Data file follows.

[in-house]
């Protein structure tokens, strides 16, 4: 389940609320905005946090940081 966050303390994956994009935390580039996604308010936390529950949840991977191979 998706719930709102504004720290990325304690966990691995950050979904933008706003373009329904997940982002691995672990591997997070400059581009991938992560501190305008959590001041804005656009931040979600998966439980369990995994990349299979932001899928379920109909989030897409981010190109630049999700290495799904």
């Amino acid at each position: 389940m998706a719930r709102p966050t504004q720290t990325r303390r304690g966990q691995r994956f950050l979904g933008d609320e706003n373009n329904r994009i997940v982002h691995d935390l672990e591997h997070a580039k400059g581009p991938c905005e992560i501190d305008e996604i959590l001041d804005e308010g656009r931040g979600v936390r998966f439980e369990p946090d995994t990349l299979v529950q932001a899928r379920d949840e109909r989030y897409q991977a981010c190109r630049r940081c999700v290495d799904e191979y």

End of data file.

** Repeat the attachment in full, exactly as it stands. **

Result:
[in-house]
């Protein structure tokens, strides 16, 4: 389940609320905005946090940081 966050303390994956994009935390580039996604308010936390529950949840991977191979 998706719930709102504004720290990325304690966990691995950050979904933008706003373009329904997940982002691995672990591997997070400059581009991938992560501190305008959590001041804005656009931040979600998966439980369990995994990349299979932001899928379920109909989030897409981010190109630049999700290495799904």
């Amino acid at each position: 389940m998706a719930r709102p966050t504004q720290t990325r303390r304690g966990q691995r994956f950050l979904g933008d609320e706003n373009n329904r994009i997940v982002h691995d935390l672990e591997h997070a580039k400059g581009p991938c905005e992560i501190d305008e996604i959590l001041d804005e308010g656009r931040g979600v936390r998966f439980e369990p946090d995994t990349l299979v529950q932001a899928r379920d949840e109909r989030y897409q991977a981010c190109r630049r940081c999700v290495d799904e191979y």